National Geographic : 1979 Jun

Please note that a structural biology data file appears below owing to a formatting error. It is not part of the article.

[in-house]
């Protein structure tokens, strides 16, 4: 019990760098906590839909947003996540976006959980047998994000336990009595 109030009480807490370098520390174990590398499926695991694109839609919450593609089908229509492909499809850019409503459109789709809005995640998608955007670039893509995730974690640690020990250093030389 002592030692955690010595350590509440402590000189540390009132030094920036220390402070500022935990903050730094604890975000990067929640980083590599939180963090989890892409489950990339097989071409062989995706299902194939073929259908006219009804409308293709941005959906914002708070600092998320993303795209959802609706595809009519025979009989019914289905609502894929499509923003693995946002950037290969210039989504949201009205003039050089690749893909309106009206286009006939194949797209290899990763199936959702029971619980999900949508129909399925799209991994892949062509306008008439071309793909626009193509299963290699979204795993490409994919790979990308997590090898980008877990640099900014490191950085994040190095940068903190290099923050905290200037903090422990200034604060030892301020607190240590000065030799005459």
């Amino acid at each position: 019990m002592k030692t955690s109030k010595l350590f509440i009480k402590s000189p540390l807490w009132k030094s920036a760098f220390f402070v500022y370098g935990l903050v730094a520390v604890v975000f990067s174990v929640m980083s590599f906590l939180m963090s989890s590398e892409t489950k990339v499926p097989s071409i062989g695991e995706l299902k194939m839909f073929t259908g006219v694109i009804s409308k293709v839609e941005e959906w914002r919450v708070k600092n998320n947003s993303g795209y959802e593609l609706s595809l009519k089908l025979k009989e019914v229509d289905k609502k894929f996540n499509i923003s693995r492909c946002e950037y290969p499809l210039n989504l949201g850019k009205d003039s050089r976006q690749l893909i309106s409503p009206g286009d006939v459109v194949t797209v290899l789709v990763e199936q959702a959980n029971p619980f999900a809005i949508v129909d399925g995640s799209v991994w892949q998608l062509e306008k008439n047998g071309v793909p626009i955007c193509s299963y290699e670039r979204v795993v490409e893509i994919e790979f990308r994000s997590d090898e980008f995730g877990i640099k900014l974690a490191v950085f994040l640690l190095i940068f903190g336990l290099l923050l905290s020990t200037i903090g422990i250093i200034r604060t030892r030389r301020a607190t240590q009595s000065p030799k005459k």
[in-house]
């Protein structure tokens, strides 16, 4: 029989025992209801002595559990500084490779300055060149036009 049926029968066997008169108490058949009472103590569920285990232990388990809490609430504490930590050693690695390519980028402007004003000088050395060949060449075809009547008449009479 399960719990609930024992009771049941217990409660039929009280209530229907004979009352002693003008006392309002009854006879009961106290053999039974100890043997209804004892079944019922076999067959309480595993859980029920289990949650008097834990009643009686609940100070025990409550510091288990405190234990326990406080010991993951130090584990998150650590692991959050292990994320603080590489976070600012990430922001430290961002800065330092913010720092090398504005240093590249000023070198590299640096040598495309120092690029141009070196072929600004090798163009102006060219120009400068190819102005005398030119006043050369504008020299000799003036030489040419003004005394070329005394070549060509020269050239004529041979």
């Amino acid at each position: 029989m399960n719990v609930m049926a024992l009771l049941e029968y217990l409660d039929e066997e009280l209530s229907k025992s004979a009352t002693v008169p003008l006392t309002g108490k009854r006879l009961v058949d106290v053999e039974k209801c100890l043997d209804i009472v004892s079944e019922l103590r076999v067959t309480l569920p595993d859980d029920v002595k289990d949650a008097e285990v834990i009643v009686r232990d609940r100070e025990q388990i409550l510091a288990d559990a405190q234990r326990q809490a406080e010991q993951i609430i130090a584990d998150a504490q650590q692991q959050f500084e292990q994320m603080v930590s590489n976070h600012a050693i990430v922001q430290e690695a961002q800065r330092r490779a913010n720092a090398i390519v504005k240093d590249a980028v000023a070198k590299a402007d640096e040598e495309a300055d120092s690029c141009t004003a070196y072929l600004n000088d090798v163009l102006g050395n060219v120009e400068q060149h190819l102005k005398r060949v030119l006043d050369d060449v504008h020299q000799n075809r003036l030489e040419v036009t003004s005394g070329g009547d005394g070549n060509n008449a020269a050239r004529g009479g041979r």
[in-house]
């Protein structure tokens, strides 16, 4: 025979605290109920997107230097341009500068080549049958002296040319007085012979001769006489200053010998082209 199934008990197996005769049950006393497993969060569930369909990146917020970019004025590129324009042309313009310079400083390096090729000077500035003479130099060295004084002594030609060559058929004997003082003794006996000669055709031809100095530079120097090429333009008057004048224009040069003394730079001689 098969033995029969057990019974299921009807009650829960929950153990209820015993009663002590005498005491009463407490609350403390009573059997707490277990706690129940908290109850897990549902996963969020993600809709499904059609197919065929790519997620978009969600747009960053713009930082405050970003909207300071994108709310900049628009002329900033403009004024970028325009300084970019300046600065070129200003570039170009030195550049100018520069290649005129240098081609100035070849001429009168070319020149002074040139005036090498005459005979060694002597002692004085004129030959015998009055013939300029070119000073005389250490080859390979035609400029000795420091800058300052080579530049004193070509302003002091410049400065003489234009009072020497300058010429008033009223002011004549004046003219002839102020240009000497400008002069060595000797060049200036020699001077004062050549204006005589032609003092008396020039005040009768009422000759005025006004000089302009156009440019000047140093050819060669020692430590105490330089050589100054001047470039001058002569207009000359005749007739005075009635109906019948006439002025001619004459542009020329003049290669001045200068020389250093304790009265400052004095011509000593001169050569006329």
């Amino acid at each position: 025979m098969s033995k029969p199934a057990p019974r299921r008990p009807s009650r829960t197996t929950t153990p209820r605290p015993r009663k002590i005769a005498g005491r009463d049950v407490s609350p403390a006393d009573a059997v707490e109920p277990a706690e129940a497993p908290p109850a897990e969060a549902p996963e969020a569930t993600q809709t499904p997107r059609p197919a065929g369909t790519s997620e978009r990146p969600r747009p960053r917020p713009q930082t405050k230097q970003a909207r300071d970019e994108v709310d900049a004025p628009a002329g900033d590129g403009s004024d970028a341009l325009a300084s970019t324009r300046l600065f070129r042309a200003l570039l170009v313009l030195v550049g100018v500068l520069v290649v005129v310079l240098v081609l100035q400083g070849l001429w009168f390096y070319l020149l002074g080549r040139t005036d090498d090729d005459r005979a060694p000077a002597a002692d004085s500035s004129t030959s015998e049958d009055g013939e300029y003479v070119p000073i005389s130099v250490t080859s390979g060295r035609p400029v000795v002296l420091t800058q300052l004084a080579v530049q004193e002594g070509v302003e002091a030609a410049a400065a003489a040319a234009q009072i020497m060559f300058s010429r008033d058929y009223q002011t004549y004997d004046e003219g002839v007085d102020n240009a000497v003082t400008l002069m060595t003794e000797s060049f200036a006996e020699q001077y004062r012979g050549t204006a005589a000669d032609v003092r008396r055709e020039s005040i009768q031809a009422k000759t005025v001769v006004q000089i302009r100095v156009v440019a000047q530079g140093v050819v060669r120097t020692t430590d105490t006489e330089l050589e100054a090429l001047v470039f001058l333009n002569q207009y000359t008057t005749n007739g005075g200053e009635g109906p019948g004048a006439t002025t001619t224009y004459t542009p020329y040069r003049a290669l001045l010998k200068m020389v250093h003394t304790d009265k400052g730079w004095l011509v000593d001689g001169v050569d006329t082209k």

GM er Cars Engineered forquiet. And with asolid,comfortable feel. From the day the new Chevrolet Citation, Pontiac Phoenix, Oldsmobile Omega and Buick Skylark first started taking shape on the drawing board, a prime design objective has been to please the ear as much as the eye. Noise control through isolation. One of the ways we went about this was an all-out effort to iso late the passenger compartment from the engine, suspension and other chassis hardware. Body and engine mounts are specifically tuned to dampen or eliminate vibration frequencies that might prove annoying in side. There are vibration-absorbing couplings between mechanical components running from the engine compartment to the pas senger compartment-transmis sion linkage, acceleration pedal linkage, you name it. Even the MacPherson Strut front suspen sion and full-coil rear suspension have special cushioning devices that let you get a firm feel of the road without harshness of ride. Noise fighters. But isolation is just one form of controlling noise. To help cut down on wind-rush noise, these cars were extensively tested in the wind tunnel. All models feature Body by Fisher construction with fully framed doors and new door seals to help keep noise out. Hatchback models have auxilia ry seals in back. There are one piece, mass-backed carpets and foam-backed headliners. And special acoustical-insulation packages are available on certain models. If "quiet" engineering and a good ride are important in your selection of a car, we'd like to recommend that you test-drive these. You're in for a thoroughly de lightful experience. Look into buying or leasingat your GM dealers today. Front-Runnes [or t 'N8s. Chevrolet Citation, Pontiac Phoenix, Oldsmobile Omega, BuickSkylark.